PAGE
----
IDEAS home Printed from https://ideas.repec.org/a/kap/jculte/v30y2006i3p201-218.html
   My bibliography  Save this article

Distributors and film critics: does it take two to Tango?

Author

Listed:
  • S. Ravid

    ()

  • John Wald

    ()

  • Suman Basuroy

    ()

Abstract

Previous literature has documented the impact of critics on audience choices of movies. We investigate three issues regarding professional critics in the motion picture industry. First we document whether and to what extent critics and their recommendations exhibit a statistical bias toward specific studios. We show that reviews by a number of critics are significantly affected by the film distributor’s identity. A second question is whether audiences are able to distinguish between biased and unbiased critics. We cannot support the view that audiences put less weight on the views of biased critics; in fact, they may listen to them more. Third, we try to characterize critics who are more prone to bias. Surprisingly, but in accord with reputation models, we find that more reputable critics may be more biased; in particular, critics based in L.A. tend to significantly prefer specific studios. Copyright Springer Science+Business Media, LLC 2006

Suggested Citation

  • S. Ravid & John Wald & Suman Basuroy, 2006. "Distributors and film critics: does it take two to Tango?," Journal of Cultural Economics, Springer;The Association for Cultural Economics International, vol. 30(3), pages 201-218, December.
  • Handle: RePEc:kap:jculte:v:30:y:2006:i:3:p:201-218
    DOI: 10.1007/s10824-006-9019-2
    as

    Download full text from publisher

    File URL: http://hdl.handle.net/10.1007/s10824-006-9019-2
    Download Restriction: Access to full text is restricted to subscribers.

    As the access to this document is restricted, you may want to search for a different version of it.

    References listed on IDEAS

    as
    1. Harrison Hong & Terence Lim & Jeremy C. Stein, 2000. "Bad News Travels Slowly: Size, Analyst Coverage, and the Profitability of Momentum Strategies," Journal of Finance, American Finance Association, vol. 55(1), pages 265-295, February.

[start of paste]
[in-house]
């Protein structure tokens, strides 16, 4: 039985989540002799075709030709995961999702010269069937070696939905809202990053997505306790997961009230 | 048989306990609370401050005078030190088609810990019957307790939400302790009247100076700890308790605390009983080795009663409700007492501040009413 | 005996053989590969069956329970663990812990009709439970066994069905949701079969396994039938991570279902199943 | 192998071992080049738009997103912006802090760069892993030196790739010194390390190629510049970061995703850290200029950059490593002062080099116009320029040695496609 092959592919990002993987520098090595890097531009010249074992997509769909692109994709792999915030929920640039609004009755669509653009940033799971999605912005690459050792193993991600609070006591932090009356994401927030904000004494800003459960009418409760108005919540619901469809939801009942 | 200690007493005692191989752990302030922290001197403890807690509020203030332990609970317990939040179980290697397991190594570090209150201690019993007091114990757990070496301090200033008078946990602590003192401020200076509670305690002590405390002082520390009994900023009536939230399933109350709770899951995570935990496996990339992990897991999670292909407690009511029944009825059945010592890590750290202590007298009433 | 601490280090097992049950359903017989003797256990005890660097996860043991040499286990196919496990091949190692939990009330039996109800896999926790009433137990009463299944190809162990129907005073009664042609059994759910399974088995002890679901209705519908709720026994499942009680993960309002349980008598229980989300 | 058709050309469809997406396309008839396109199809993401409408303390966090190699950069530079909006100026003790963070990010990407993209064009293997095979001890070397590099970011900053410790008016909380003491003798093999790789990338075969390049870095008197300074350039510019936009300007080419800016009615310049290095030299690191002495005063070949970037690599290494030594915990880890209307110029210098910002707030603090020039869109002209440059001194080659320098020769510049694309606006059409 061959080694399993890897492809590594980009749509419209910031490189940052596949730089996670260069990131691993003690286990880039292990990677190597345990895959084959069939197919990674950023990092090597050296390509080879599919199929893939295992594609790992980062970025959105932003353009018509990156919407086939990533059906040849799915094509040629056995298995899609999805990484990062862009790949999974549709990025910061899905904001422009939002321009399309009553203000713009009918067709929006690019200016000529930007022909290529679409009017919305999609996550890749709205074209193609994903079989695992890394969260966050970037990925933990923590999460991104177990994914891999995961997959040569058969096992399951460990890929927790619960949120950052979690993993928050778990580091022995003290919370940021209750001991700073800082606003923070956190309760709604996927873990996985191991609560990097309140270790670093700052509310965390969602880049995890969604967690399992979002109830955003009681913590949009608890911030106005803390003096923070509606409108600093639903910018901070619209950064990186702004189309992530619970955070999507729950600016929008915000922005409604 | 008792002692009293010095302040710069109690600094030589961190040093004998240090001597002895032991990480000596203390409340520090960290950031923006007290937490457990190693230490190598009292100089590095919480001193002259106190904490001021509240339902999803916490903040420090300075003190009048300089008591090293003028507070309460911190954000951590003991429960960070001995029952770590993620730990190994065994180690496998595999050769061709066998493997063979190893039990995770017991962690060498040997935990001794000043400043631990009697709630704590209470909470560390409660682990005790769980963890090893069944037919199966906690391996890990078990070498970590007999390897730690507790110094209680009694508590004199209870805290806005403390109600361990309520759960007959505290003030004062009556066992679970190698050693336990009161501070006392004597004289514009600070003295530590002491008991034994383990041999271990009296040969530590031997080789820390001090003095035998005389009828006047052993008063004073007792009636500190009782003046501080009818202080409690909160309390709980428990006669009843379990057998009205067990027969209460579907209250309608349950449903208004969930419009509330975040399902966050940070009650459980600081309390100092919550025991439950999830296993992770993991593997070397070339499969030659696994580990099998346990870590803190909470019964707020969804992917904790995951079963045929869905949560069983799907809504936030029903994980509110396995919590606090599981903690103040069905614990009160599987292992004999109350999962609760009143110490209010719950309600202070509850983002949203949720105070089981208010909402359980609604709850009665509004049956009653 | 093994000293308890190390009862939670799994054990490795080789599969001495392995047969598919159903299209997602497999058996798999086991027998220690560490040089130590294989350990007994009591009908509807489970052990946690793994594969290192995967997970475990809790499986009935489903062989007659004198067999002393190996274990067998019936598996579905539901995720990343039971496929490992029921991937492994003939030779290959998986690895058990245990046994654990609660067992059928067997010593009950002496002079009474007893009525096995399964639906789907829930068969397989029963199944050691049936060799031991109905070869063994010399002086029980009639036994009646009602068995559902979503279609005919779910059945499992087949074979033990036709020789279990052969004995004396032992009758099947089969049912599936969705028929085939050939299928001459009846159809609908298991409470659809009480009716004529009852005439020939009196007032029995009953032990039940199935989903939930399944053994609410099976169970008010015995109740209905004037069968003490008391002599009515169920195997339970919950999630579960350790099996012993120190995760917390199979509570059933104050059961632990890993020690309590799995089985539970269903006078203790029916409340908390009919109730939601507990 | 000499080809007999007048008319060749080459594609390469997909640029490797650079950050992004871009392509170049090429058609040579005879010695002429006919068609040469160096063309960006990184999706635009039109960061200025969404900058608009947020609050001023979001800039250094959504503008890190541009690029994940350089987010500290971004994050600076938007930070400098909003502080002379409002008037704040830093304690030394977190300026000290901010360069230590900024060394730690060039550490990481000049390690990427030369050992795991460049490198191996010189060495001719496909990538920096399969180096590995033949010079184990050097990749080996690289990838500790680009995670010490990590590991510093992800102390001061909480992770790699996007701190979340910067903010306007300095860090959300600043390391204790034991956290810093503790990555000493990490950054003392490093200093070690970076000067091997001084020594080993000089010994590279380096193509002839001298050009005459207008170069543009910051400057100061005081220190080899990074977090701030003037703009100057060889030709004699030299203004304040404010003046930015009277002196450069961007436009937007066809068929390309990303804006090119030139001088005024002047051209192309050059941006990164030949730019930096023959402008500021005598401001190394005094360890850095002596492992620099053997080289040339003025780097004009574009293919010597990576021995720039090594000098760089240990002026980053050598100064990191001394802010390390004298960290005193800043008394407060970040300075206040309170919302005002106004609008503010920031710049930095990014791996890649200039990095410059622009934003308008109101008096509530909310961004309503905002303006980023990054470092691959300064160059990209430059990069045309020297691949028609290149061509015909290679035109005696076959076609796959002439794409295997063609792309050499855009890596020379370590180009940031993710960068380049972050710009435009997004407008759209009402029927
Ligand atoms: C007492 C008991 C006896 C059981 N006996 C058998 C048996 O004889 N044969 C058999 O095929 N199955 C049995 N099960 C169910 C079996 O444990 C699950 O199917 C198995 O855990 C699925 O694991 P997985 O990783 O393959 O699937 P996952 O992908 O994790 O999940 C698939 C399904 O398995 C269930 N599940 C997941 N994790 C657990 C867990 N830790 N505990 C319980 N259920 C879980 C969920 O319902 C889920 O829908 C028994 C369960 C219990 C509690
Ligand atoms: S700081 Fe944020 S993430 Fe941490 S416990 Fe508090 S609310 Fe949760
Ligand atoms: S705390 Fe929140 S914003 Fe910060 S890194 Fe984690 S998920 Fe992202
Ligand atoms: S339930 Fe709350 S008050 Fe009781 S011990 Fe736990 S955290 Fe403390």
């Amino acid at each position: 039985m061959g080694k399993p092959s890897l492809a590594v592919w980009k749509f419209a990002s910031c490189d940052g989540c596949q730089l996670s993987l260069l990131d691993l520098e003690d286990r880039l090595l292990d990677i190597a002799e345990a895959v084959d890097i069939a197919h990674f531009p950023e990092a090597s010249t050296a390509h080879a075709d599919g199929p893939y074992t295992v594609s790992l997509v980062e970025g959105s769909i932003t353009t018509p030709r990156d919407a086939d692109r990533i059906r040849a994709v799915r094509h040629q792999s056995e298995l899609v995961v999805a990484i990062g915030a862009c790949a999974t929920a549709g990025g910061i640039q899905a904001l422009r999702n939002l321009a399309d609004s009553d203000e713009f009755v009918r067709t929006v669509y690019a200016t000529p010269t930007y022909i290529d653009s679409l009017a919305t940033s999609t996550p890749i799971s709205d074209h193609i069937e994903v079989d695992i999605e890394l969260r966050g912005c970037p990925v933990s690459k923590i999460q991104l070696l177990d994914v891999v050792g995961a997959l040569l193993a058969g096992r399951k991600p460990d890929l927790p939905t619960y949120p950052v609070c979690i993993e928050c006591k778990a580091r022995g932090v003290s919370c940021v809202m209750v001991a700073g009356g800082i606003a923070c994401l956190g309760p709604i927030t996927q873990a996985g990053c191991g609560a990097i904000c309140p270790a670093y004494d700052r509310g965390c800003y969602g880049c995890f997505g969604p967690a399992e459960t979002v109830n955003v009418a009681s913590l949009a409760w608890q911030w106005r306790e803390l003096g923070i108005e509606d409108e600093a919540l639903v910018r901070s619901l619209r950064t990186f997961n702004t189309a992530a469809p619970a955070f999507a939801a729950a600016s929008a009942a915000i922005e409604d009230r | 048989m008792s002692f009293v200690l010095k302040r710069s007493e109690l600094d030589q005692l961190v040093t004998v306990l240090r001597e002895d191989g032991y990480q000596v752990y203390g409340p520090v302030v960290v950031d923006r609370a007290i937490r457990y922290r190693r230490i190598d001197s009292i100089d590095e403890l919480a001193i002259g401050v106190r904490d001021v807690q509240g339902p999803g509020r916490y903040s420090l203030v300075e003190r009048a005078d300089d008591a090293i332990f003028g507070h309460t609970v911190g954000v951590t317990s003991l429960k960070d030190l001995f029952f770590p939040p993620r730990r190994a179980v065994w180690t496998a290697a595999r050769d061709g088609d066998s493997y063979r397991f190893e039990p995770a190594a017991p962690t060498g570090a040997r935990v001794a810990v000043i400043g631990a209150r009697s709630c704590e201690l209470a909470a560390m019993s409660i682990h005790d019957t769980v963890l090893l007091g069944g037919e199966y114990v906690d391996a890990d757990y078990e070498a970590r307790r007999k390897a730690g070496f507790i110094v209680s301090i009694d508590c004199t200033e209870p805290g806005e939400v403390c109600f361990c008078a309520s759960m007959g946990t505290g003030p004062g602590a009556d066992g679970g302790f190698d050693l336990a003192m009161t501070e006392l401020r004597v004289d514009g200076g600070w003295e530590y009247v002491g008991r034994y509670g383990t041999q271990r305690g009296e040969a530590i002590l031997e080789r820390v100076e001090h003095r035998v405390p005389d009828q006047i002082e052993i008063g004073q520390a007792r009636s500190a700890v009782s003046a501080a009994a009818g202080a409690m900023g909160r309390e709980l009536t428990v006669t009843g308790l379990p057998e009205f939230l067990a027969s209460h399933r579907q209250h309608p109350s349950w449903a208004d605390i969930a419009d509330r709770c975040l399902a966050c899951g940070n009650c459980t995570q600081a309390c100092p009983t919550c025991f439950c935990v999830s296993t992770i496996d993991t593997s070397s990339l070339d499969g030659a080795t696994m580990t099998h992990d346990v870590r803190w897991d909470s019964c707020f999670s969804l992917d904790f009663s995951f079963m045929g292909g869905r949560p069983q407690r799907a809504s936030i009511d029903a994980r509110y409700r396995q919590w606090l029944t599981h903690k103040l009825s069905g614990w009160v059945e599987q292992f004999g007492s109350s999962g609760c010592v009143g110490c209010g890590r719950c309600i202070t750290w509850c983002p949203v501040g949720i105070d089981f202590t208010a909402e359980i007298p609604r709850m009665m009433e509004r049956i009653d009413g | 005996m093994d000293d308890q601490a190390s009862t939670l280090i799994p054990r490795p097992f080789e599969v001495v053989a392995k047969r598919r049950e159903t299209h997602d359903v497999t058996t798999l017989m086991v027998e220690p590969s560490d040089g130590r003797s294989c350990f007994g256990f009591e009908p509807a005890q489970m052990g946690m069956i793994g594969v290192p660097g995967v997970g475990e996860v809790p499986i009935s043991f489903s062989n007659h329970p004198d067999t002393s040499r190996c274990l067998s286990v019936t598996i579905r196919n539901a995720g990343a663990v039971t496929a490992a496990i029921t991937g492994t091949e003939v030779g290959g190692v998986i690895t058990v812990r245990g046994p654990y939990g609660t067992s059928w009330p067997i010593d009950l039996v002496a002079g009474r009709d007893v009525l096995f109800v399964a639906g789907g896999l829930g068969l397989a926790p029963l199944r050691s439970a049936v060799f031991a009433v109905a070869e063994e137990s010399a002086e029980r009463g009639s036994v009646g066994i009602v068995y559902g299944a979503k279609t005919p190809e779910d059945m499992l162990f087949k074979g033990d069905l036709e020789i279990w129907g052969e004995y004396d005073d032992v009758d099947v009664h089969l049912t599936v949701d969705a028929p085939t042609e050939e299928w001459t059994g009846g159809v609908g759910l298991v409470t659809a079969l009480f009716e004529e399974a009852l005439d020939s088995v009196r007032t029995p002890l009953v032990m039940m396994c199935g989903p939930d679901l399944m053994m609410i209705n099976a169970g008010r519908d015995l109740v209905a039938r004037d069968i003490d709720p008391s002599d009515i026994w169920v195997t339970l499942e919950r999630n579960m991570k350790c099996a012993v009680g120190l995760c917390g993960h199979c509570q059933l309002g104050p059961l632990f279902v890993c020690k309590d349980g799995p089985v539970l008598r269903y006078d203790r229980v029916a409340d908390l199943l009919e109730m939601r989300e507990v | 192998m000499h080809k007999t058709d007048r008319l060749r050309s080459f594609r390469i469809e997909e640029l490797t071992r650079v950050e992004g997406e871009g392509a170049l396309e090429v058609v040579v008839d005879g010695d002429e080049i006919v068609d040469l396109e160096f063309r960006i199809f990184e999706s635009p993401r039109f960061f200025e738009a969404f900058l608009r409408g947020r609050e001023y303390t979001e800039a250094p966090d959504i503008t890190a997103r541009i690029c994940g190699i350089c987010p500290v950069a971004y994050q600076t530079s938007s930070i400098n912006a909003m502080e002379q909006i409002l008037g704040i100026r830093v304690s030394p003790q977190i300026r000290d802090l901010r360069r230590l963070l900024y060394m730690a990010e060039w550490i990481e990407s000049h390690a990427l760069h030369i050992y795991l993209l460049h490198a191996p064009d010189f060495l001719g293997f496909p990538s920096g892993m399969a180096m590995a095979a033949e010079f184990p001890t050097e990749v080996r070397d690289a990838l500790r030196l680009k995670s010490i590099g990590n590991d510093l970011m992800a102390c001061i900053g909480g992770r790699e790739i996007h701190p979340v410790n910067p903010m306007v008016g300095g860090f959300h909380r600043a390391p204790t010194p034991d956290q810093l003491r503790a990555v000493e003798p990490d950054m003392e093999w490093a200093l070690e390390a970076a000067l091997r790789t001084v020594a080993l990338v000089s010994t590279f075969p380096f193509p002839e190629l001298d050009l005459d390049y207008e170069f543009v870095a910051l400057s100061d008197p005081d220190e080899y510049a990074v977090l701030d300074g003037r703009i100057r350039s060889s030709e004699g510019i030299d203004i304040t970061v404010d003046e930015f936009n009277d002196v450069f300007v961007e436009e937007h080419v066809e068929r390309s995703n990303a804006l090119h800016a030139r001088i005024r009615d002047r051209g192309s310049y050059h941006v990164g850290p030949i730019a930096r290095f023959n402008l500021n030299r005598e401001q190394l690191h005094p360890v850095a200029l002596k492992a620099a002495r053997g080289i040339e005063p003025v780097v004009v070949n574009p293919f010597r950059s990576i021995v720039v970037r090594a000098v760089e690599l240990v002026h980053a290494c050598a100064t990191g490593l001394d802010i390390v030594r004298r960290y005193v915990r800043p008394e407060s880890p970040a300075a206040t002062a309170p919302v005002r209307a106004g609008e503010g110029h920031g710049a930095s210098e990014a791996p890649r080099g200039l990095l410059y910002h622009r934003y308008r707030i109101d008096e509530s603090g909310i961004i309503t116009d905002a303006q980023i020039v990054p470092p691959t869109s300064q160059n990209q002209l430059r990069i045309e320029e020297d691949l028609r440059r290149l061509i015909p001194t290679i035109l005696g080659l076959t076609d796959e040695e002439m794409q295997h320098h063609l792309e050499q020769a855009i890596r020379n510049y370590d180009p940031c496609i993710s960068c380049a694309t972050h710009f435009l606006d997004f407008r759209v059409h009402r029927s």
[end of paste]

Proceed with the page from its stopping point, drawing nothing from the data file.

2. Christie, William G & Schultz, Paul H, 1994. " Why Do NASDAQ Market Makers Avoid Odd-Eighth Quotes?," Journal of Finance, American Finance Association, vol. 49(5), pages 1813-1840, December.
    3. Scharfstein, David S & Stein, Jeremy C, 1990. "Herd Behavior and Investment," American Economic Review, American Economic Association, vol. 80(3), pages 465-479, June.
    4. Gibbons, Robert & Murphy, Kevin J, 1992. "Optimal Incentive Contracts in the Presence of Career Concerns: Theory and Evidence," Journal of Political Economy, University of Chicago Press, vol. 100(3), pages 468-505, June.
    5. Trueman, Brett, 1994. "Analyst Forecasts and Herding Behavior," Review of Financial Studies, Society for Financial Studies, vol. 7(1), pages 97-124.
    6. Morgan, John & Stocken, Phillip C, 2003. " An Analysis of Stock Recommendations," RAND Journal of Economics, The RAND Corporation, vol. 34(1), pages 183-203, Spring.
    7. Prendergast, Canice & Stole, Lars, 1996. "Impetuous Youngsters and Jaded Old-Timers: Acquiring a Reputation for Learning," Journal of Political Economy, University of Chicago Press, vol. 104(6), pages 1105-1134, December.
    8. Narasimhan Jegadeesh & Joonghyuk Kim & Susan D. Krische & Charles M. C. Lee, 2004. "Analyzing the Analysts: When Do Recommendations Add Value?," Journal of Finance, American Finance Association, vol. 59(3), pages 1083-1124, June.
    9. Arthur De Vany & W. David Walls, 2002. "Does Hollywood Make Too Many R-Rated Movies? Risk, Stochastic Dominance, and the Illusion of Expectation," The Journal of Business, University of Chicago Press, vol. 75(3), pages 425-452, July.
    10. Michaely, Roni & Womack, Kent L, 1999. "Conflict of Interest and the Credibility of Underwriter Analyst Recommendations," Review of Financial Studies, Society for Financial Studies, vol. 12(4), pages 653-686.
    11. Zwiebel, Jeffrey, 1995. "Corporate Conservatism and Relative Compensation," Journal of Political Economy, University of Chicago Press, vol. 103(1), pages 1-25, February.
    12. Harrison Hong & Jeffrey D. Kubik & Amit Solomon, 2000. "Security Analysts' Career Concerns and Herding of Earnings Forecasts," RAND Journal of Economics, The RAND Corporation, vol. 31(1), pages 121-144, Spring.
    13. Holbrook, Morris B, 1999. " Popular Appeal versus Expert Judgments of Motion Pictures," Journal of Consumer Research, Oxford University Press, vol. 26(2), pages 144-155, September.
    14. Jonathan Reuter & Eric Zitzewitz, 2006. "Do Ads Influence Editors? Advertising and Bias in the Financial Media," The Quarterly Journal of Economics, Oxford University Press, vol. 121(1), pages 197-227.
    15. C. Edward Fee, 2002. "The Costs of Outside Equity Control: Evidence from Motion Picture Financing Decisions," The Journal of Business, University of Chicago Press, vol. 75(4), pages 681-712, October.